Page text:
Arran had always loved being outdoors. From an early age he decided that working in an office wasn’t for him. After years of study and volunteering, which he still does, Arran now works for Groundwork doing something he loves – conservation. Better still, his role gives him the chance to make his hometown a greener place to live and work in.
Here is Arran’s story in his own words.
The outdoor life for me
My interest in the outdoors started through my involvement in Bowland Pennine Mountain Rescue team. This is still is a massive part of my life and lots of my family and friends are also involved with this amazing organisation. I always knew I wanted to work outside, but just wasn’t sure how to go about it.
Working 9 to 5 in an office is literally my worst nightmare.
I applied to Edge Hill University to study conservation. I knew that as I am not academically minded (and that’s putting it lightly) I would need as much real life experience as possible, to make up for this. I went to a University volunteering fair and stumbled across a local nature reserve called Gorse Hill. I started volunteering in October 2017 and never really looked back. I started spending every spare moment I had up there. I cleaned and made bird boxes, maintained footpaths and did tree thinning. I also had the chance to set up and run a social media campaign for the reserve, improving awareness across the local community.
The longer I stayed there, the more I learnt and the more responsibility I was given. My favourite part was organising bird and small mammal surveys. I enjoyed the surveys that much, over the summer of 2019, I was accepted by Operation Wallacea to become a research assistant in Cusuco National Park, Honduras. I was able to further improve my surveying skills by working within the habitat team, assessing how tree density is altered by succession within the rainforest.
I’ve always believed you should never stop learning.
I graduated during the first lockdown in 2020. It was really difficult to find any sort of job, so like lots of other people at that time, I had a period of unemployment. Interviews for roles were few and far between and I have to admit I really struggled during this time. I decided to start an online diploma in Advanced Forestry Management. As well as keeping me busy over lockdown, I’ve always believed you should never stop learning. I also knew it would give me some broader knowledge beyond my degree, as I wanted to specialise within the forestry sector.
I applied for and was offered the role of as an Assistant Project Officer in the Community Forest Trust, based in Manchester. It was a fantastic starting point and helped me expand my knowledge of tree physiology and tree ID. I came across lots of amazing organisations in Manchester; one of which was Groundwork in Manchester, who we often worked with. Having spoken to employees from Groundwork Manchester, I realised just how varied their work was, from tree planting to bridge making and everything in between. One of the downsides of the conservation sector is the constant uncertainty around funding. With funding for my role running out, I needed to start looking for another job.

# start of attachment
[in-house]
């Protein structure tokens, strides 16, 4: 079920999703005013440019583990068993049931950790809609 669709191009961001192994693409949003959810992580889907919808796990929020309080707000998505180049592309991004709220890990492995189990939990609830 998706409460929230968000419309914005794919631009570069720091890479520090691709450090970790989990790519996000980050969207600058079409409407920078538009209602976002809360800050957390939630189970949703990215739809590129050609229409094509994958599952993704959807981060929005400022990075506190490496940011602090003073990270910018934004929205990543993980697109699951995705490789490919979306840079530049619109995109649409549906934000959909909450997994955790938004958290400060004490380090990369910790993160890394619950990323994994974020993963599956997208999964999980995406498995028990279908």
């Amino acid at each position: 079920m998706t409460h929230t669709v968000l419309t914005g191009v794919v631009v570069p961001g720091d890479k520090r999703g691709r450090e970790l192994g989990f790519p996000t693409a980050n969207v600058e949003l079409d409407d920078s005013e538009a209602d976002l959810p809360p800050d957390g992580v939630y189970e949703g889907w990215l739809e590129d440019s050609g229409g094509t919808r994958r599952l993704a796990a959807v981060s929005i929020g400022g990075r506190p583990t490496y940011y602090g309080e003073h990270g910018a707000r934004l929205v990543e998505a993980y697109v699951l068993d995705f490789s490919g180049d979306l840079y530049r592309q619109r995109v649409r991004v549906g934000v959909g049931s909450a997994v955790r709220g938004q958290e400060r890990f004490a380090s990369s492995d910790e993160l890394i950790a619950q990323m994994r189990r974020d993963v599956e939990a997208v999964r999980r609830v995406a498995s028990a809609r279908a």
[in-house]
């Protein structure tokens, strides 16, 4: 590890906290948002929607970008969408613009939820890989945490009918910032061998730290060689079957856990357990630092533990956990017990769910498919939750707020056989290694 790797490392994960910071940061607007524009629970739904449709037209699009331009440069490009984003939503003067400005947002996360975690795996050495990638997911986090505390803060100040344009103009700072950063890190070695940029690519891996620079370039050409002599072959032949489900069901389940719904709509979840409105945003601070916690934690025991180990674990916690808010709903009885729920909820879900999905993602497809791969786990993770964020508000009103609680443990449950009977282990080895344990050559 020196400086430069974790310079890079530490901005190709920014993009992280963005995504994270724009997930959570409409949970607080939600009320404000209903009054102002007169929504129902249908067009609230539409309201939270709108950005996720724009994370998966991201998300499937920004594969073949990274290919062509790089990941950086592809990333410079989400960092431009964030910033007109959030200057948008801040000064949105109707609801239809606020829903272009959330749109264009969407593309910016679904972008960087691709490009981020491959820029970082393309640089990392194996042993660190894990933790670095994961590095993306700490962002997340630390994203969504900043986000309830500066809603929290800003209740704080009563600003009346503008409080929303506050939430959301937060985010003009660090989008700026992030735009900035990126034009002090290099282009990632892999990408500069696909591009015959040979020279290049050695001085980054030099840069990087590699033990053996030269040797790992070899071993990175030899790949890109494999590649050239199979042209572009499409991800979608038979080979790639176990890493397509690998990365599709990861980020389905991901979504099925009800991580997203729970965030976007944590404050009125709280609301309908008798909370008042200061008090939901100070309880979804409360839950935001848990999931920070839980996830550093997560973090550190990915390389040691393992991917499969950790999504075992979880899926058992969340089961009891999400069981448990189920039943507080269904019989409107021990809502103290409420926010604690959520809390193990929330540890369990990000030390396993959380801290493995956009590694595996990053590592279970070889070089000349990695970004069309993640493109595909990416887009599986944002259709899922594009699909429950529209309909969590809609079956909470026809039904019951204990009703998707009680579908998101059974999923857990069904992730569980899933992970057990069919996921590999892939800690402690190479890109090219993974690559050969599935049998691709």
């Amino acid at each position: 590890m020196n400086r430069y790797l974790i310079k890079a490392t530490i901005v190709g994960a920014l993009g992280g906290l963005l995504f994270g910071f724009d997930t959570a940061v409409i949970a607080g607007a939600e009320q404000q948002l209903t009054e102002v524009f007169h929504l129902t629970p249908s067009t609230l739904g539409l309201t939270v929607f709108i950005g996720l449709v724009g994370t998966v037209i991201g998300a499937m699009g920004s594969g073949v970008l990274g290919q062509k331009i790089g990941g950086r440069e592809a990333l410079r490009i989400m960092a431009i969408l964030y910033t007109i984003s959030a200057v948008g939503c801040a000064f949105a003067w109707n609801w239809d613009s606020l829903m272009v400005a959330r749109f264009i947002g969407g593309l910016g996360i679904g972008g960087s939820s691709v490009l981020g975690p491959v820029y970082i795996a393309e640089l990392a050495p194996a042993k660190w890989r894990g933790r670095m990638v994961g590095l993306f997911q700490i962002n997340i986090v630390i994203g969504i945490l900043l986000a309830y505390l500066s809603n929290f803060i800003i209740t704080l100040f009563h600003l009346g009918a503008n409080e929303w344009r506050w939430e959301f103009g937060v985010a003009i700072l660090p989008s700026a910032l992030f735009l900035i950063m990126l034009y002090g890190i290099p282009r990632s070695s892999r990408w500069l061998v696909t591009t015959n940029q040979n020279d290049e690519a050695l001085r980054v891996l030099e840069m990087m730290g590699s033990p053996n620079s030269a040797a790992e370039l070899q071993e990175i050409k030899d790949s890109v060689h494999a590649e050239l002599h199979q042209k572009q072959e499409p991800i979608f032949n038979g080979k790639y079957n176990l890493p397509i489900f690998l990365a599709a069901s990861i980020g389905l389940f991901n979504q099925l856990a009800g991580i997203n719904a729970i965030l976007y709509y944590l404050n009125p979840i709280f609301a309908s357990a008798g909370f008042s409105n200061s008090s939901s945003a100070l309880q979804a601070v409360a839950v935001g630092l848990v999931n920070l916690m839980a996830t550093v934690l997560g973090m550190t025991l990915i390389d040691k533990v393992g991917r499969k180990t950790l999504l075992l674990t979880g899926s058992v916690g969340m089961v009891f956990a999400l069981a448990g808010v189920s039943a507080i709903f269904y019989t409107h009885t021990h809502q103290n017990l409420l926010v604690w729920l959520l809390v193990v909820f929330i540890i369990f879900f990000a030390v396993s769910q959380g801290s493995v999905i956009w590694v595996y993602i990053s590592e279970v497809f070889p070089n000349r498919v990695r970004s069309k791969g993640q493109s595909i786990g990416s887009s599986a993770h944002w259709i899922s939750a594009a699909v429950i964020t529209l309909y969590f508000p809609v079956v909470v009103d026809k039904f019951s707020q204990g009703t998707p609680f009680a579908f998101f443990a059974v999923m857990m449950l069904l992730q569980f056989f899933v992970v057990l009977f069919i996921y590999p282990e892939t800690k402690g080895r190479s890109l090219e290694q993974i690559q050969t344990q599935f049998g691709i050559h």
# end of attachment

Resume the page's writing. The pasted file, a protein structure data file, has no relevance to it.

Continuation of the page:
It was at this point that I came across an advert for my current role – Conservation Project Officer. Having had such a positive experience with Groundwork employees previously, I thought – why not apply? The added bonus was that if I got the job, I’d be able to play my part in helping to make my home town of Blackpool a greener place to live in. I was invited to my very first in-person interview. After getting over the shock of not meeting people via a computer screen; I thought everyone seemed really warm and welcoming. To my delight I was lucky enough to be offered the role.
I honestly love my role. The work is just so varied.
Making a difference in the community
Due to my previous experience, I have been tasked with setting up a community led tree planting programme across Blackpool. This involves working with the council and various organisations across Blackpool. I also work on the North Blackpool Pond Trail and the Love My River project; managing volunteers and running various activities across the two projects. I honestly love my role. The work is just so varied; one week I could be surveying a river, the next I could be making a wildflower meadow and mending a footbridge. There is never a dull moment and all the Groundwork staff have so supportive and welcoming, which helped me settle in quickly.
If you want to learn more about conservation or get involved in projects, there are lots of opportunities here at Groundwork.
If you want to learn more about conservation or get involved in projects, there are lots of opportunities here at Groundwork. Just check out the Groundwork website, or even message us via social media. Volunteering gave me a brilliant opportunity to meet new people, learn more skills and improve my local area. Its incredible rewarding, and can provide an excellent routine for anyone struggling to get back into the community after lockdown. For any budding conservationists, voluntary experience is also fundamental in getting into the sector.
Green jobs are important
We need to make as many people as we can aware of the ever imposing climate crisis and protect and maintain our green spaces. This job has given me a platform to educate others and to inspire them into careers within this sector. I also love the fact that I get the chance to make Blackpool a greener space, which will better serve the health and wellbeing of the local community.
Find out more
You can find out more about the projects Arran is ivolved in by visting North Blackpool Pond Trail’s webpage, Facebook, or Instagram pages.
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